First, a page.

Sunset and Public Works present Moodymann
Friday, Nov. 30, 2012
Better than: Valentine's Day 2010, Moodymann's unfortunately aborted last appearance in San Francisco.
"It was 1981, we wasn't playing no house, we wasn't playing no techno. It was just music to us." Kenny Dixon Jr. (a.k.a. Moodymann) was on stage with microphone in hand, tossing quotes off to the waiting crowd as naturally as he flipped through his record bag. Projected polygonal Chinese characters climbed the wall behind him, creating a surreal contrast to his oversized "Detroit" Hoodie, rose-tinted glasses, and iPod earbuds. "What were you doing in 1981?" The angular lines of A Number of Names' "Shari Vari" shot out of the speakers, punctuating his words with bouncy hits of synthesized bass. "I'm just playin' some records and some CDs. We're having a good time."
The night was already in full swing by the time we got to "Shari Vari," and Moodymann had proven without a doubt that he's as much of a showman as legend would suggest. Absent from the party for most of the night, he appeared out of nowhere after midnight with a huge bottle of Hennessy that quickly found its way into drinks across the front row. Moments later he was joined onstage by a group of three girls wearing Mohagani Music T-shirts. Performance and spectacle played into the overall ambiance of the night, which, from the beginning, felt very different from any other DJ set I've heard. This was the rare kind of party in which it was entirely okay for him to turn the music off and lecture the crowd for minutes at a time. He threw another record on deck and mixed an incredibly short blend into Telex's "Moscow Discow."
"First time I came to San Francisco, the bouncer wouldn't let me in. He said, 'You're not the DJ, the DJ's already on. And anyway what've you got there, who plays records anymore?'" -- pause for punchline -- "Yeah, yeah, yeah, and I don't download my girlfriends neither."
The dancefloor was packed up tight and standing still was an uncomfortable proposition. Sweat, violent elbowing, and sloshed drinks gave the room an overflowing energy that clung to the air. I looked over and saw a couple people desperately holding their phones up, trying to Shazam the music off the speakers. I can't imagine it worked very well, since one of the stranger things about Moodymann is the way he alternates between quick mixing and letting records breathe. Short medleys of '80s R&B would merge together as though they were being faded in and out on some late-night radio program.
He did this with style and precision, on vinyl and CDs, all while using only a pair of earbuds. I'm still wondering how that works. If it wasn't for the fact that he kept holding up his records you'd almost think he was playing a pre-recorded mix. But he definitely wasn't. In fact, he was one of the more active DJs I've seen in a while; constantly up there working the EQs, nudging things back in sync, and putting records corner-side up in his box, old-school style.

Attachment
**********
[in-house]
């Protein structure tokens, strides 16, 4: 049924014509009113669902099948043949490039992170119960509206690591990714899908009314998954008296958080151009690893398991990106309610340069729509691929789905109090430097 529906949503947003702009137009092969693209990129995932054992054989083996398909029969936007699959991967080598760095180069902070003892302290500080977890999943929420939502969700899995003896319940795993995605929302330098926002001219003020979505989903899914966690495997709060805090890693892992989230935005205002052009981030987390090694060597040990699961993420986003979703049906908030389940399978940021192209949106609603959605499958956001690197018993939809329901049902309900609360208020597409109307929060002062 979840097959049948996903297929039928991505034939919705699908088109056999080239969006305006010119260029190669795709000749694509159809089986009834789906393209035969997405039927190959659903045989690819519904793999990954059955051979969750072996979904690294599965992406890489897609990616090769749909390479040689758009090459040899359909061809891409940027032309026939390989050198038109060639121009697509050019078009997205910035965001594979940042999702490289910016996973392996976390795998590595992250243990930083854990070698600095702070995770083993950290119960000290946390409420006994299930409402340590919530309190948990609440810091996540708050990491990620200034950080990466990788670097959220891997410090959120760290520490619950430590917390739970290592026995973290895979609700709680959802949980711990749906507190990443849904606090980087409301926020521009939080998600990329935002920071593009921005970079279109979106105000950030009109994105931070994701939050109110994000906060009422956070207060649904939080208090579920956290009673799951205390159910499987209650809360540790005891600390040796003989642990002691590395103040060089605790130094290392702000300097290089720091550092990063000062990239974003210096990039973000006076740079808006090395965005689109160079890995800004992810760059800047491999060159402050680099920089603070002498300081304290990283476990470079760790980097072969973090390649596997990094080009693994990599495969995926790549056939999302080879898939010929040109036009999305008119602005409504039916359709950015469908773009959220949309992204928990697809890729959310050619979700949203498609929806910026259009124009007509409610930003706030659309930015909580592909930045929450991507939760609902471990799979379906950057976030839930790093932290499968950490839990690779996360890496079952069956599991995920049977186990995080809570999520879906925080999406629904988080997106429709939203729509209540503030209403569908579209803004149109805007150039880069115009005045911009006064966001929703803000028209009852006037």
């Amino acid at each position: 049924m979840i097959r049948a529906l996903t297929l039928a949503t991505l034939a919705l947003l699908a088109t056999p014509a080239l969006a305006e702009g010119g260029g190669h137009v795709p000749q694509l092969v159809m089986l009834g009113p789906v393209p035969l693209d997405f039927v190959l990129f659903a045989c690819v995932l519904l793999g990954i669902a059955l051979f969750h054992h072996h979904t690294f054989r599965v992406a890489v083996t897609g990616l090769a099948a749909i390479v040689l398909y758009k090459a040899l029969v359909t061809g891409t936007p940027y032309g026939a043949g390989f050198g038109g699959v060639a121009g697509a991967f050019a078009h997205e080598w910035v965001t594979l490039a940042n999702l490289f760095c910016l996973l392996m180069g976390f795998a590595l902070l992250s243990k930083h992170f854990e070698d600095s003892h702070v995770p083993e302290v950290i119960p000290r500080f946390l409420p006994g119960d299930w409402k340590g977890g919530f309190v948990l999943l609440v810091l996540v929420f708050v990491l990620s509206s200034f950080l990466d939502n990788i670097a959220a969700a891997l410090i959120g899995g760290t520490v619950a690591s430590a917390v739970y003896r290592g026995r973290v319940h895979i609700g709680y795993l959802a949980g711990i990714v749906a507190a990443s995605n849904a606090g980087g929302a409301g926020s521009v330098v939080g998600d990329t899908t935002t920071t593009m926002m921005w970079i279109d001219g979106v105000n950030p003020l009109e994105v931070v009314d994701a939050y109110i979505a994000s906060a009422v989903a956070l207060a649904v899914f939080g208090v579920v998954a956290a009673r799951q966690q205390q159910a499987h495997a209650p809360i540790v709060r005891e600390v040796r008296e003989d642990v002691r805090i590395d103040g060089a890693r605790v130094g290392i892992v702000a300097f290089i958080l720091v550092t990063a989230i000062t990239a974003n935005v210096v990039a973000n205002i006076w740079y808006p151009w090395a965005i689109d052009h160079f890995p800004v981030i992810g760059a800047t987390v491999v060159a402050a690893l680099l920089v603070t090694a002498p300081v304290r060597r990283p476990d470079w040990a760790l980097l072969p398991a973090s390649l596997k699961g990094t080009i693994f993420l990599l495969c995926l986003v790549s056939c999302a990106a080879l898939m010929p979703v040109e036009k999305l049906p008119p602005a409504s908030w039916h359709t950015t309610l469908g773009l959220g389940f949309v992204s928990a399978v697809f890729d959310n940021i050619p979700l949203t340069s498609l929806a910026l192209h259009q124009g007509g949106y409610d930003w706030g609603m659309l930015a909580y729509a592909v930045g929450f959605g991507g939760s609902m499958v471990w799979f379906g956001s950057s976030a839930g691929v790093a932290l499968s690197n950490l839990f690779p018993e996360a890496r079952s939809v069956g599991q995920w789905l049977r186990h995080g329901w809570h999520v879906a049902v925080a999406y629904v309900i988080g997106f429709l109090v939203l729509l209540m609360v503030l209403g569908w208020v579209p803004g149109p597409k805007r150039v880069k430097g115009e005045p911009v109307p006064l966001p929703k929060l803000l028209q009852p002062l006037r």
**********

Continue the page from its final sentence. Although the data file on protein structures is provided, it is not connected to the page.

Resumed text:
Portishead's "Pedestal" turned the club smoky and noirish. Beth Gibbons' tortured rasp and the jazzy riffs of mute trumpet filled the room, much to everyone's surprise. The song's downtempo vibe and lazy scratching sounded fresh in a time where both of those things have been relegated to the unrevived side of the 1990s.
He was unafraid to play with tempo and genre, dipping away from the kind of Detroit house music he's known for into a mixed-bag of things like Whitest Boy Alive's "Done With You," Nitzer Ebb's "Join in the Chant," Flying Lotus' "Tea Leaf Dancers," Main Source's "Looking at the Front Door," and even Ann Clark's "Our Darkness." Though he moved through a stylistic blur, there was never the feeling that any of these records were misplaced. In fact, every selection felt as though it was the only song that could have been played. But this wasn't a linear DJ set or some conventional narrative. Instead it felt like a tour through Dixon's music collection, with his omnipresent personality glueing space and sound into a cohesive environment.
"I got a big bottle of Grey Goose and a whole bunch of red cups," he said in his radio-worthy drawl as he held up the bottle right before last call. People screamed, but I'm pretty sure security intervened before he started pouring. He cued up another record, "What we're gonna do right here is go back." This wasn't Dixon talking. "Way back, back into time. When the only people that existed were troglodytes. Cave men, cave women, neanderthal. Troglodytes!" Slipping back into hard-edged disco funk, he brought the energy back up and kept on going past Public Works' usual cut-off of 3:30 a.m. Dropping Eric Clapton's cover of Bob Marley's "I Shot the Sherriff," he said, "Alright San Francisco you've been good, but I need to get back to Detroit. My city needs me, she goes crazy if I'm away for too long." He stepped off, Solar got on, and the party continued as we stepped outside into the morning.